Black–Scholes equation

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In mathematical finance, the Black–Scholes equation is a partial differential equation (PDE) governing the price evolution of a European call or European put under the Black–Scholes model. Broadly speaking, the term may refer to a similar PDE that can be derived for a variety of options, or more generally, derivatives.

Simulated geometric Brownian motions with parameters from market data

For a European call or put on an underlying stock paying no dividends, the equation is:

where V is the price of the option as a function of stock price S and time t, r is the risk-free interest rate, and is the volatility of the stock.

The key financial insight behind the equation is that one can perfectly hedge the option by buying and selling the underlying asset in just the right way and consequently “eliminate risk". This hedge, in turn, implies that there is only one right price for the option, as returned by the Black–Scholes formula.

Financial interpretation

The equation has a concrete interpretation that is often used by practitioners and is the basis for the common derivation given in the next subsection. The equation can be rewritten in the form:

The left hand side consists of a "time decay" term, the change in derivative value due to time increasing called theta, and a term involving the second spatial derivative gamma, the convexity of the derivative value with respect to the underlying value. The right hand side is the riskless return from a long position in the derivative and a short position consisting of shares of the underlying.

Black and Scholes' insight is that the portfolio represented by the right hand side is riskless: thus the equation says that the riskless return over any infinitesimal time interval, can be expressed as the sum of theta and a term incorporating gamma. For an option, theta is typically negative, reflecting the loss in value due to having less time for exercising the option (for a European call on an underlying without dividends, it is always negative). Gamma is typically positive and so the gamma term reflects the gains in holding the option. The equation states that over any infinitesimal time interval the loss from theta and the gain from the gamma term offset each other, so that the result is a return at the riskless rate.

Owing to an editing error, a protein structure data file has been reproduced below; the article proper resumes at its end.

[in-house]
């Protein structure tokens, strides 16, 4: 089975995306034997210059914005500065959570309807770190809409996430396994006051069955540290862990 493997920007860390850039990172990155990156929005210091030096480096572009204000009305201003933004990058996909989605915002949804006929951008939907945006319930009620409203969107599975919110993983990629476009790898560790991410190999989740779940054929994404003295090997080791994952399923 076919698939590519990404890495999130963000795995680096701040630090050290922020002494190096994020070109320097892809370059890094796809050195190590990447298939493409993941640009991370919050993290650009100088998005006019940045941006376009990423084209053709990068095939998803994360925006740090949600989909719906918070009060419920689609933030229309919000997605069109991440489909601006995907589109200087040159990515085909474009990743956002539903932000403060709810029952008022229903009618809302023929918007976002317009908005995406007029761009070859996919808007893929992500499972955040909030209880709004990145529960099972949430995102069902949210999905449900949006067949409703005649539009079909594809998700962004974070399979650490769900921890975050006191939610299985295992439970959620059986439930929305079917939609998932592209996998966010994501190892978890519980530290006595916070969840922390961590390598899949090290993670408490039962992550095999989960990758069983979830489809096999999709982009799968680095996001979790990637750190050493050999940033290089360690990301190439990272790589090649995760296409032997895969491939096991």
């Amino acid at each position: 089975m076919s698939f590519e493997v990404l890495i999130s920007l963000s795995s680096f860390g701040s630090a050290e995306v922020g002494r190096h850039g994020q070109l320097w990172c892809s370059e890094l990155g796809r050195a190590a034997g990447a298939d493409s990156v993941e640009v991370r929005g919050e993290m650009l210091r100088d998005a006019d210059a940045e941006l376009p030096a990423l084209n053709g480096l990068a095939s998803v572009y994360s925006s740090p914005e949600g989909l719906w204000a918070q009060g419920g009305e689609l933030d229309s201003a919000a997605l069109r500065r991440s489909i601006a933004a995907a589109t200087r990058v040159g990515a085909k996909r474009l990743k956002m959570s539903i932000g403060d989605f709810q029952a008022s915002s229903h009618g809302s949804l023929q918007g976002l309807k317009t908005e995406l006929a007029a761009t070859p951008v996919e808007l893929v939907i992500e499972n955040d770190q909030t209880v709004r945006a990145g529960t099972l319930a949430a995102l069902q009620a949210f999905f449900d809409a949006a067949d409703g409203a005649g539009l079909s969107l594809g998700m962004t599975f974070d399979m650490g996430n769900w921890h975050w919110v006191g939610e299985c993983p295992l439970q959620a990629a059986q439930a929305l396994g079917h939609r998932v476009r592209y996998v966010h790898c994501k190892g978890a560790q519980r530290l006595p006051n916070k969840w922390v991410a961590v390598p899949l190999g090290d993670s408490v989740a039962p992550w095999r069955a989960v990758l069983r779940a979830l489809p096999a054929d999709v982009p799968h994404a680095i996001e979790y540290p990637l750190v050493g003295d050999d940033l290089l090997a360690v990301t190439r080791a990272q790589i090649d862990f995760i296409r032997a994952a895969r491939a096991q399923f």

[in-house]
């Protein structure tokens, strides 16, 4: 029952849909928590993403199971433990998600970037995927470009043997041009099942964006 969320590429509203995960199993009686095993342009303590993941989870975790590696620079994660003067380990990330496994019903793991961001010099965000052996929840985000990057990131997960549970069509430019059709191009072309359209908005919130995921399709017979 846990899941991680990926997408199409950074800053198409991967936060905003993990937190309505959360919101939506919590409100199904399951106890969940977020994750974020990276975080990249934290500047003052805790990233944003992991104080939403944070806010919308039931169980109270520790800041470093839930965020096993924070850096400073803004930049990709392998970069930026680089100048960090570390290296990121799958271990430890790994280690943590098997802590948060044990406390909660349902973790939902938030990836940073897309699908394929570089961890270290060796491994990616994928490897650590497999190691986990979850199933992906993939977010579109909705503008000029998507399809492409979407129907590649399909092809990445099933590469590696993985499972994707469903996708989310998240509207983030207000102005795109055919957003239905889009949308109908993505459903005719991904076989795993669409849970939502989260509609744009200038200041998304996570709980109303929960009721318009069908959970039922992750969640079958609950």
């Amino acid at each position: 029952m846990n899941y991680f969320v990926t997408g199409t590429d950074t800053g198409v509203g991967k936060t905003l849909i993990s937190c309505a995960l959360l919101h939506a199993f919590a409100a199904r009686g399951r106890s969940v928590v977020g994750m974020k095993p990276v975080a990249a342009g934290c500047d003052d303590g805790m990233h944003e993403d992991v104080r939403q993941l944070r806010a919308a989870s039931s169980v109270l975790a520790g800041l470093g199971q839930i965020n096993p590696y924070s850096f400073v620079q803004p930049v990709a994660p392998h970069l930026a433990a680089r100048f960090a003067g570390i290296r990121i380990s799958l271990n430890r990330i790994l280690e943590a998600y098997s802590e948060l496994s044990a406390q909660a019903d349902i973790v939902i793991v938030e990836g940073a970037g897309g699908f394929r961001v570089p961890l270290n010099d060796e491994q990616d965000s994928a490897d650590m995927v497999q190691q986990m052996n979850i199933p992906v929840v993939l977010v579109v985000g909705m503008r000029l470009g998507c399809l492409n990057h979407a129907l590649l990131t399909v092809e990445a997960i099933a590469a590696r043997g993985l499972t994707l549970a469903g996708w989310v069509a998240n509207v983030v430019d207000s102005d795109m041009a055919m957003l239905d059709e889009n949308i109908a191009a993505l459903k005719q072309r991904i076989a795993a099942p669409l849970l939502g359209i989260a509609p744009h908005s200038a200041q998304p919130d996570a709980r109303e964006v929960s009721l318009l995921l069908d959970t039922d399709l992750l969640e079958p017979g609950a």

From the viewpoint of the option issuer, e.g. an investment bank, the gamma term is the cost of hedging the option. (Since gamma is the greatest when the spot price of the underlying is near the strike price of the option, the seller's hedging costs are the greatest in that circumstance.)


The following derivation is given in Hull's Options, Futures, and Other Derivatives.[1]:287–288 That, in turn, is based on the classic argument in the original Black–Scholes paper.

Per the model assumptions above, the price of the underlying asset (typically a stock) follows a geometric Brownian motion. That is

where W is a stochastic variable (Brownian motion). Note that W, and consequently its infinitesimal increment dW, represents the only source of uncertainty in the price history of the stock. Intuitively, W(t) is a process that "wiggles up and down" in such a random way that its expected change over any time interval is 0. (In addition, its variance over time T is equal to T; see Wiener process: Basic properties); a good discrete analogue for W is a simple random walk. Thus the above equation states that the infinitesimal rate of return on the stock has an expected value of μ dt and a variance of .

The payoff of an option at maturity is known. To find its value at an earlier time we need to know how evolves as a function of and . By Itō's lemma for two variables we have

Now consider a certain portfolio, called the delta-hedge portfolio, consisting of being short one option and long shares at time . The value of these holdings is

Over the time period , the total profit or loss from changes in the values of the holdings is: